The world’s oceans are traversed by massive ships that are the engine of global commercial activity—they carry essential goods like oil, other natural resources, and consumer goods from one destination to another. Unfortunately, it’s not always an easy journey. Environments can be unforgiving, even before harsh currents and climes, and treacherous waterways that are sometimes unavoidable. Dangers also exist in other fronts, from accidents to piracy, crime, and political instability.
This is where maritime security comes in. Owners, operators and crew do what they can to avoid danger to their equipment, manpower and cargo. But sometimes, they also have to ‘call in the big guns.’ In the case of recent incidents of tension with Iran along the vital Strait of Hormuz, the US Navy had to step in to provide US-flagged American commercial ships with an ‘escort.’ Kemplon Engineering reports.
Image “Warship Battleship Boat With Big Guns” courtesy of vectorolie at FreeDigitalPhotos.net
The Strait of Hormuz is a vital oil supply waterway connecting the Persian Gulf to other parts of the world. It sees about 40% of the traffic in global oil tankers. Iran has always attempted to exert power and influence on the strait, which is actually considered an international waterway and in a territory covering claims by other regional players like Oman and the United Arab Emirates.
The vital and controversial strait was even the site of confrontations between the United States and Iran almost 30 years ago. What is of grave concern lately, however, are reports of Iran’s seizure and/or harassment of cargo ships on the waterway.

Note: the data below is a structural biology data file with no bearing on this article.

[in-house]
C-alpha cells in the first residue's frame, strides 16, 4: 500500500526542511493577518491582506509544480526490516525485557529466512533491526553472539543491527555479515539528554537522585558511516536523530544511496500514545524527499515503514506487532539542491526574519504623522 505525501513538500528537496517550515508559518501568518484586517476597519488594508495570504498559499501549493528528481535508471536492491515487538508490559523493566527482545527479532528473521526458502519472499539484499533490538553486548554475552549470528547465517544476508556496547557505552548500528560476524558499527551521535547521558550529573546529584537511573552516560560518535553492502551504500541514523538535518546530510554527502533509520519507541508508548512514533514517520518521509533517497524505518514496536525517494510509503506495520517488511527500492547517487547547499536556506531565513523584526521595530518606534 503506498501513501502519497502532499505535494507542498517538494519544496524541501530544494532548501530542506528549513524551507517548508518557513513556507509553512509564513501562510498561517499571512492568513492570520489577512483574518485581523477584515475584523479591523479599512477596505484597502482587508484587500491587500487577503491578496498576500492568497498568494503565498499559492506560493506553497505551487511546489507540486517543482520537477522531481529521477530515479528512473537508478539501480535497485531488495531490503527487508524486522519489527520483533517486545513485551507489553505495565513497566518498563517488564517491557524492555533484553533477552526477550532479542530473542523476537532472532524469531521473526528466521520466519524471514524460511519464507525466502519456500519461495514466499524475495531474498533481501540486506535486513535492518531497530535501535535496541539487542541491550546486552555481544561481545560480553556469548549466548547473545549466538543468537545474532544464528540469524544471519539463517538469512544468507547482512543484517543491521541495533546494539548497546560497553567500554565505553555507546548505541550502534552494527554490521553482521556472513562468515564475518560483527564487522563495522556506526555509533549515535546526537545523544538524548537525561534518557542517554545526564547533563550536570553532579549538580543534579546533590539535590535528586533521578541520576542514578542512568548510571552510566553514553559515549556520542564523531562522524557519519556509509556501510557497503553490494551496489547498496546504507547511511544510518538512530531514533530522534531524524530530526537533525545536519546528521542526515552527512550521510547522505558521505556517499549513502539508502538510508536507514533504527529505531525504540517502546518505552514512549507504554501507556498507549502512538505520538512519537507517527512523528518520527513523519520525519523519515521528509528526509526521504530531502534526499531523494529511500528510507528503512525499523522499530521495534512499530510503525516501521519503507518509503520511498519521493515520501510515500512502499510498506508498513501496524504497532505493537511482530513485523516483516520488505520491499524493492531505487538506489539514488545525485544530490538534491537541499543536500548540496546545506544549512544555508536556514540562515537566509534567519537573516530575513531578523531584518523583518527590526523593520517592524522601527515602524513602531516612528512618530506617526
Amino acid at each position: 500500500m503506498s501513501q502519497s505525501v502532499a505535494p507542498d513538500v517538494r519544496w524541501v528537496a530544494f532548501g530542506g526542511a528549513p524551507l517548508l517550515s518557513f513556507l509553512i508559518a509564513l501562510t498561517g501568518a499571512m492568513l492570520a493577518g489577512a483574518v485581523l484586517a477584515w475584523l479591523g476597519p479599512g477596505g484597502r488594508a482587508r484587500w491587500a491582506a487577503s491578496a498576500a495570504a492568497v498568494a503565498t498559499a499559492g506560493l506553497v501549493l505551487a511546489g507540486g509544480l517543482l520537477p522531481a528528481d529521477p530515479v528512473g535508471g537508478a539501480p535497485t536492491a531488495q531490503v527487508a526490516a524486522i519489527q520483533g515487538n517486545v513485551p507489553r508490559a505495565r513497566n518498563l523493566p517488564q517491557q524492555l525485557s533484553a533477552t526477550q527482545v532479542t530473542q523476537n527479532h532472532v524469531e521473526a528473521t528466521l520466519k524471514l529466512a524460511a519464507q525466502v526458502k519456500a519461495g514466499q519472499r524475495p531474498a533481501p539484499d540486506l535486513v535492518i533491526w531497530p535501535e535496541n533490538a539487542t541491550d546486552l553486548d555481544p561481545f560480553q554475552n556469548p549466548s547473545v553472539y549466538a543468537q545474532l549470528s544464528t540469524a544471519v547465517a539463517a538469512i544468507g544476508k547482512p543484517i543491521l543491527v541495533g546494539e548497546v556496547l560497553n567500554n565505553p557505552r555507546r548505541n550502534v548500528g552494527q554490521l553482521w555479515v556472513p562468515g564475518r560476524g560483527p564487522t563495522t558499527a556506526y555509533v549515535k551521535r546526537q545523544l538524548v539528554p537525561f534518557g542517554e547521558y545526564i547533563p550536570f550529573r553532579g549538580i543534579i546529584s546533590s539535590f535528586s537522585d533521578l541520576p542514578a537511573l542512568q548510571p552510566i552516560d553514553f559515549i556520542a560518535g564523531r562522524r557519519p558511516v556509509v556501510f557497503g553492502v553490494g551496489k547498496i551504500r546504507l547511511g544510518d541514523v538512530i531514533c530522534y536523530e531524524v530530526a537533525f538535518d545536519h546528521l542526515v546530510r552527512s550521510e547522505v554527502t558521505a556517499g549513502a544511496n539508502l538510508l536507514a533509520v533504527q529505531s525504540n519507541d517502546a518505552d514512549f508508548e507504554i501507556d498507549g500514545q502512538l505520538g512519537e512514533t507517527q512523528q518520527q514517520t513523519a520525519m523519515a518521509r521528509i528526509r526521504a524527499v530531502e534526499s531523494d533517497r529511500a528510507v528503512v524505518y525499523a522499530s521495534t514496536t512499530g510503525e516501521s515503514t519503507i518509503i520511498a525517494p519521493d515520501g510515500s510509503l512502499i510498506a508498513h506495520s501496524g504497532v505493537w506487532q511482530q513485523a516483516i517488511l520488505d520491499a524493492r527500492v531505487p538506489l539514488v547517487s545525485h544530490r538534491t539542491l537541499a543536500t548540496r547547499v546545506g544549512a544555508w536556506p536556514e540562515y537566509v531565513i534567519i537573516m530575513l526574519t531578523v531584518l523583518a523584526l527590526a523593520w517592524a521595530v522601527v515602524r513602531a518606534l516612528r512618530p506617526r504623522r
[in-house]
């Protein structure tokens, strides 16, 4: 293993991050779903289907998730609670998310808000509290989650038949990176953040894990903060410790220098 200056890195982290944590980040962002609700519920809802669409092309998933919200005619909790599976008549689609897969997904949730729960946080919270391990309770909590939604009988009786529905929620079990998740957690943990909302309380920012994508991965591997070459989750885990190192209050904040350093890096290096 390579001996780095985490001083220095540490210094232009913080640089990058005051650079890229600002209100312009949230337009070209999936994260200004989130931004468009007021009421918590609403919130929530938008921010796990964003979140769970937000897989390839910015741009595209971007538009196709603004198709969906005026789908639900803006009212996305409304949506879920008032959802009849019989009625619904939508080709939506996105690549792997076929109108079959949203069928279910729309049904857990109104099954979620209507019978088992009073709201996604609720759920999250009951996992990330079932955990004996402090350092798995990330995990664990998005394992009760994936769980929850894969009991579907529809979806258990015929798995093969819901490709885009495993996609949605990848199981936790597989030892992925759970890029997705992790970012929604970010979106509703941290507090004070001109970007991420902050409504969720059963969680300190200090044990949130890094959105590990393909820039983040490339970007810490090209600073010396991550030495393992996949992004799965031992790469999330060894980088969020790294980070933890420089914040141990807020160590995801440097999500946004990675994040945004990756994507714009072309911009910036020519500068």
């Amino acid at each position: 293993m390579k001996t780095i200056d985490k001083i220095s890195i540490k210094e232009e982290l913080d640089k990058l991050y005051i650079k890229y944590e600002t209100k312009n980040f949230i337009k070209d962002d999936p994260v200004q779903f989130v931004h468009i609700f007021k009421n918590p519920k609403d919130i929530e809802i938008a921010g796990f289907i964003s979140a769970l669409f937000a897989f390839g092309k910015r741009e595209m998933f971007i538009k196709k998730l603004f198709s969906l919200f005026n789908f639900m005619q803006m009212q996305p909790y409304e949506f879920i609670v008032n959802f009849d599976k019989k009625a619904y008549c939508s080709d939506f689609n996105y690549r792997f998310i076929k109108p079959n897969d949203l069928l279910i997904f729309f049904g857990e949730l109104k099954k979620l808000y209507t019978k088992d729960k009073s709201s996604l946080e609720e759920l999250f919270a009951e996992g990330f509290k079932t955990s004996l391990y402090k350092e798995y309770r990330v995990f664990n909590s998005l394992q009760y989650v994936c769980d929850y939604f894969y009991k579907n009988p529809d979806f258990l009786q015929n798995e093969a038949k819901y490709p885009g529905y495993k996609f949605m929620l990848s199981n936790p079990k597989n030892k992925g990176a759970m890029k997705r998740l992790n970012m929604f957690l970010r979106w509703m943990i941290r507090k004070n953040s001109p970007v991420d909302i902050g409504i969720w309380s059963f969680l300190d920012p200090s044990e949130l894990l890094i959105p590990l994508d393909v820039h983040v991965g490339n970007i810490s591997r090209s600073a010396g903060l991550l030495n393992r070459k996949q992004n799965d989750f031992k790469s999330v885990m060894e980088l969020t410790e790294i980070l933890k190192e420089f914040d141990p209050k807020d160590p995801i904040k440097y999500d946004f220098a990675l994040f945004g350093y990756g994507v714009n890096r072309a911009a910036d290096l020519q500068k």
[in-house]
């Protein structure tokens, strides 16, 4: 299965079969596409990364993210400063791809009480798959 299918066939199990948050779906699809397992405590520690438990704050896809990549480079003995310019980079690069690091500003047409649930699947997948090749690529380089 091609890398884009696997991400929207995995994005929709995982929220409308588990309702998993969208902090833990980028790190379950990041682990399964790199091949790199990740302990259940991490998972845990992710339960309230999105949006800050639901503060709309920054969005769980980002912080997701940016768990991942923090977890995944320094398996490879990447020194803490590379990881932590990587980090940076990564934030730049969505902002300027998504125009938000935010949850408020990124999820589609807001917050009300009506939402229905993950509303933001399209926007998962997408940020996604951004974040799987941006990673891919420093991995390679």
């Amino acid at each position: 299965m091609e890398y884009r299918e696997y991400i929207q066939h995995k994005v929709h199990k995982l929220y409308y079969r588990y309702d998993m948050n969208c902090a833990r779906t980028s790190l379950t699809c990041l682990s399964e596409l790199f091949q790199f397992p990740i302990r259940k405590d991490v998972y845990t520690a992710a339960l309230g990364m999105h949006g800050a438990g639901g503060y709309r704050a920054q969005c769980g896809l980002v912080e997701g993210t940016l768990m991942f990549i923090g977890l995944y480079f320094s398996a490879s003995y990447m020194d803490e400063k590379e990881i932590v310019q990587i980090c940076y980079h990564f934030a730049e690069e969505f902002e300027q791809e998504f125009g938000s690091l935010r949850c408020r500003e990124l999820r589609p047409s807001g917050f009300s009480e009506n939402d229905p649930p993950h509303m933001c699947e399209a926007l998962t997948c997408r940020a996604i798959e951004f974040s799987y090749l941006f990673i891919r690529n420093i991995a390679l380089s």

Late last April, Iranian forces tailed a US cargo ship. Iranian forces had also seized a Maersk-owned, Marshall Islands-flagged cargo ship at gunpoint (the United States has some defense obligations to the Marshall Islands). Iran has been reported as claiming the seizure was linked to a lawsuit, but in response to what some consider to be a pattern of harassment, American naval presence was increased in the strait. The objective is to more or less ‘accompany’ US-flagged vessels by keeping communications and being nearby. Though not quite a “full escort,” it is hoped that the increased presence and proximity becomes a deterrent to harassment, and can facilitate good maritime traffic that is safer for all. This is reportedly to be regarded as a precautionary action for a limited time.
Geopolitical tensions have become unavoidable in our complex world. Unfortunately, they also impact the security of the shipping industry, and jeopardize the smooth flow of commerce. We at Kemplon Engineering hope that all stakeholders continue to pursue peaceful methods at obtaining their political goals.
^ Baldor, Lolita C. “Navy accompanies 4 ships through Strait of Hormuz.” NavyTimes.com, 01 May 2015. Web. 10 May 2015. http://www.navytimes.com/story/military/2015/05/01/navy-accompanies-4-ships-through-strait-of-hormuz/26722351/
^ Fonseca, Joseph R. “USN Escort U.S. Flagged Ships in Strait of Hormuz.” MarineLink.com, 03 May 2015. Web. 10 May 2015. http://www.marinelink.com/news/flagged-escort-strait390551.aspx
^ Gladstone, Rick. “Strait of Hormuz Once Again at Center of U.S.-Iran Strife.” The New York Times, 01 May 2015. http://www.nytimes.com/2015/05/02/world/middleeast/strait-of-hormuz-once-again-at-center-of-us-iran-strife.html?_r=1
^ Stewart, Phil, David Alexander and Sabina Zawadzki. “U.S. Navy starts to accompany U.S. ships passing through Strait of Hormuz.” Reuters.com, 30 Apr 2015. Web. 10 May 2015. http://www.reuters.com/article/2015/04/30/us-iran-usa-ship-navy-idUSKBN0NL2FE20150430
^ “U.S. Navy Begins Accompanying American Ships Through Strait of Hormuz.” gCaptain, 30 Apr 2015. Web. 10 May 2015. http://gcaptain.com/u-s-navy-accompanying-american-ships-through-strait-of-hormuz/